Year 2 Field Trips

On this page, we hope to post field trip ideas from YOUR state that dovetail with Tapestry subjects as organized in our week-plans. Please submit your ideas via email, and please try to include the following information:

  • Your email address (for our sake, in case we have questions, but you can tell us if you’re willing to have your email linked as a contact person for more info about your recommendation).
  • The name of the attraction.
  • ANY online links to explain, give information, about the attraction.
  • A short paragraph explaining why the attraction would serve homeschoolers.

THANKS for your help! We will post states as their submissions come in, and under the weeks as listed below:

**IMAX often has great films that are an excellent addition to your academic studies. Find out what is playing, and where, to schedule this activity for your family.

Unit 1 – The Middle Ages

Week 1: Twilight of the Western Roman Empire

  • No links for this week.

Week 2: Byzantine Empire & the Eastern Orthodox Church

Week 3: Byzantine Empire & Rise of Islam

  • A user suggests taking a virtual tour of the Taj Mahal.

Week 4: The Making of Medieval Europe: Charlemagne

  • Find a castle to visit near your home.
  • Ravenwood Castle in New Plymouth, Ohio. A user recommends this bed and breakfast castle in which you can stay in one of the rooms (the King Arthur site was her favorite) or rent a smaller castle of your own in the village. A complimentary breakfast is served in the castle and you may pay extra for dinner and lunch as well. Jan’s family actually stayed in a gypsy wagon in the woods across from the castle which fit in their budget nicely.

Week 5: Developments During the Viking Age

  • A user recommends the Higgins Armory Museum in Worchester, Massachusetts. Worth the drive, residents of CT, MA, NH, and VT will find this to be a satisfying and interesting field trip. Here are a few reasons that she encourages this trip:
    1. Young children to adults can try on and dress up in replica metal helmets and simple period costumes.
    2. Get close to the armor and weapons in the main hall, appreciating the details.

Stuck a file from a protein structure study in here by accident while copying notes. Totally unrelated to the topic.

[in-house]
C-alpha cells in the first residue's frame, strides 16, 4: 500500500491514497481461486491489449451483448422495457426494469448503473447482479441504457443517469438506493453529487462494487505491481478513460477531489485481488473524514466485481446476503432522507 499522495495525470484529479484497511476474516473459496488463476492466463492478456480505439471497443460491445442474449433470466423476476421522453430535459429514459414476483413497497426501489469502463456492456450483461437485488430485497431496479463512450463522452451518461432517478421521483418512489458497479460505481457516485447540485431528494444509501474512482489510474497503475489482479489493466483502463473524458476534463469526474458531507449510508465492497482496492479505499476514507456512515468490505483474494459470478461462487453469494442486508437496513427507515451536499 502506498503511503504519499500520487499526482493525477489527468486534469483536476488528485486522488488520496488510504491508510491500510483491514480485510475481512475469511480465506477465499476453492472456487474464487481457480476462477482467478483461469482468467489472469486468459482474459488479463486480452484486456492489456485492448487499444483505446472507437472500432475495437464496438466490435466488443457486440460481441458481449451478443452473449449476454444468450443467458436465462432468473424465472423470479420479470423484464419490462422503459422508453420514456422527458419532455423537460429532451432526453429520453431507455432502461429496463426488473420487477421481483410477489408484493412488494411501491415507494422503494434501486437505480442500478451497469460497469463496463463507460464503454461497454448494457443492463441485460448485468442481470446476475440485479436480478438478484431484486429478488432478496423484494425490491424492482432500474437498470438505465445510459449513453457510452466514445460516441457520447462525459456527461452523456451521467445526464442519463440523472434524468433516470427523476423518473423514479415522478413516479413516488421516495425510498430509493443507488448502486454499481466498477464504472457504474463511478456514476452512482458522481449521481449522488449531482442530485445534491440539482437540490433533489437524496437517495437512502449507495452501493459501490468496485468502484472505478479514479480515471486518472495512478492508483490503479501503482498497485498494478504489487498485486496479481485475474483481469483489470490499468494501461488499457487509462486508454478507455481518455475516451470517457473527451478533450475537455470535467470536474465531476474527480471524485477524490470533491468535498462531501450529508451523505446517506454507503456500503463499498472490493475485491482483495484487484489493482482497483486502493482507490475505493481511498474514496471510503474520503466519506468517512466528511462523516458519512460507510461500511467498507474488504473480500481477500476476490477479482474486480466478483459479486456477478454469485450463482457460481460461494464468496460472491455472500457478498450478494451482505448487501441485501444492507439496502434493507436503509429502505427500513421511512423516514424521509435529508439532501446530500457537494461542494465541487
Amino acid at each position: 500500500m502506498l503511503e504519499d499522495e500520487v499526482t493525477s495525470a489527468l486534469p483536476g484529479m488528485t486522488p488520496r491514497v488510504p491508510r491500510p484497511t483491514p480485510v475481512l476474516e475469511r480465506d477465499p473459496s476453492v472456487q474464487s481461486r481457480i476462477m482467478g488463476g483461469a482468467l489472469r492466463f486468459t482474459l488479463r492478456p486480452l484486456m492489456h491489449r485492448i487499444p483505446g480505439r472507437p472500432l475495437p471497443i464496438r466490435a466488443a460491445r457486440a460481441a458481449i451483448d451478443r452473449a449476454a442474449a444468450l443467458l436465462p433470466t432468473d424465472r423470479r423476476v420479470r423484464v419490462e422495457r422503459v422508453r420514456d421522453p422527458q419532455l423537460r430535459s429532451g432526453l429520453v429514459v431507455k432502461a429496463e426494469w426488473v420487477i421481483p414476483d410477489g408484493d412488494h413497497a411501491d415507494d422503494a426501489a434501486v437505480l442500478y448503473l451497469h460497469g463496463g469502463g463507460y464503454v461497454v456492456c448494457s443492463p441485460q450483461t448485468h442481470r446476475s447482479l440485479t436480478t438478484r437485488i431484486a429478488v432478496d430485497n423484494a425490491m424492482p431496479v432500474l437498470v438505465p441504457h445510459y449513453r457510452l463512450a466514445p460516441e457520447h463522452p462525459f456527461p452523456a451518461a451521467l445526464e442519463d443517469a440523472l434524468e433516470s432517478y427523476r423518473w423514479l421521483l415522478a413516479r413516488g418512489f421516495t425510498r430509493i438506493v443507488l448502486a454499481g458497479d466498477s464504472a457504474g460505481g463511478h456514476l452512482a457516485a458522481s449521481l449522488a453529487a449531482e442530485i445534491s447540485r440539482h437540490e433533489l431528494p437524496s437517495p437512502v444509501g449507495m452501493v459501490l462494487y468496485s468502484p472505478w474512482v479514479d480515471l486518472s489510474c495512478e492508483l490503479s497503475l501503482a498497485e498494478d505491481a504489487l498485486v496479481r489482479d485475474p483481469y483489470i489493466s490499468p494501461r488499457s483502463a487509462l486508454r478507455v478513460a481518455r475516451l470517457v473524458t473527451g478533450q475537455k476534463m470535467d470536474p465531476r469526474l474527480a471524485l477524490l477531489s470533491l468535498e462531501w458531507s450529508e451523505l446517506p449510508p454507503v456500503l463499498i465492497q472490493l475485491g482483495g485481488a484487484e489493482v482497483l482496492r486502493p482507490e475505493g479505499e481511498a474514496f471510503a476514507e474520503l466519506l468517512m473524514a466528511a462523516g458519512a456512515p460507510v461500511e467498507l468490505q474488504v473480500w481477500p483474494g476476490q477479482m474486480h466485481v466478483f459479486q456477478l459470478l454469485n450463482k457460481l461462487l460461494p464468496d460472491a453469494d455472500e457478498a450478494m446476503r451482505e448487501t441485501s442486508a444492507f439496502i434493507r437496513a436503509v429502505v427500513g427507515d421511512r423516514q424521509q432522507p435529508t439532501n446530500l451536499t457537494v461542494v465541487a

3. Impressive authentic and replica chain mail displays and detailed descriptions of period curiosities.
    4. Several cultures are represented…the best being the Middle Ages.
    5. Great gift shop that offers items we can really use.

Week 6: Medieval Life: Feudalism

  • A user recommends The Art Institute of Chicago, Illinois. The Harding Collection of Arms and Armor is great to supplement this week’s study. Oh — and admission is free on Tuesdays!

Week 7: The High Middle Ages

  • No links for this week.

Week 8: The Mongols, Marco Polo, and the Far East

Week 9: The Reshaping of Medieval Europe

  • Medieval Show: Make online reservations for your unit celebration: Buena Park, CA; Dallas, TX; Schaumburg, IL; Toronto, ON; Lyndhurst, NJ; Hanover, MD; Myrtle Beach, SC; Kissimmee, FL.
  • Camlann Medieval Village in Carnation, Washington (near Seattle). A living-history-museum project portraying rural England in the year 1376.

Week 10: Early Lights of the Reformation

  • Word Spring Discover Center in Orlando, Florida. Great place to learn about the art and science of translation and how God’s word carries hope around the world to people in their own language.
Unit 2 – Renaissance & Reformation

Week 11: Introduction to the Southern Renaissance

  • Renaissance Festivals in Plantersville, Texas; Holly, Michigan; or Manheim, Pennsylvania. (School days available; check the links for dates.)
  • National Gallery of Art in Washington, DC. A user recommends a guided tour about Renaissance art. An educational tour can be arranged in advance. Of course, it is all FREE!

Week 12: The Southern Renaissance & the Early Explorers

  • Visit the Nina, the most historically accurate replica of a Columbus ship ever built. Click here to see if this exhibit is near you.
  • Corpus Christi has replicas of the Pinta and the Santa Maria.

Week 13: The Southern Renaissance & the Age of Exploration

  • No links for this week.

Week 14: Spanish Dominion & the New World: Aztecs & Incas

  • Cambridge, MA The Peabody Museum at Harvard. A large collection of Aztec items, carvings and replicas of wall paintings that was quite impressive. They also offer a 60 minute hands-on class for 4-7th graders.

Week 15: The Northern Renaissance & Its Scholars

  • No links for this week.

Week 16: The Reformation: Martin Luther & the German States

  • No links for this week.

Week 17: Reformation in Switzerland, England, & Scandinavia

  • A field trip we have enjoyed several times is MennoHof. MennoHof is an interpretive center for the Amish and Mennonite faiths, located in Shipshewana, Indiana.The museum has several parts, including a history of the Reformation that is portrayed in a room made to look like a dungeon in which Anabaptists were imprisoned. Be sure to watch for the “Anabaptist Catcher” hanging on the wall. There are further exhibits which depict the church history and beliefs of several groups, particularly the Amish, Mennonite, and Hutterites.The museum is appealing to children, with a model of a ship that immigrants traveled on, a play area with Amish-made toys, and a “Tornado Room” (too scary for the littlest ones) explaining the Mennonite role in disaster relief today. You might want to browse their small bookstore area, too. One of my favorite cookbooks came from MennoHof.I specifically remember both Zwingli and Michael Sattler from the history portion of the museum. The exhibits do an excellent job of relating the church history to an understanding of the varying modern-day practices of the Amish, Mennonites, and Hutterites. If you wish to understand the faith basis for the lifestyles modeled by these groups, this is the place to be.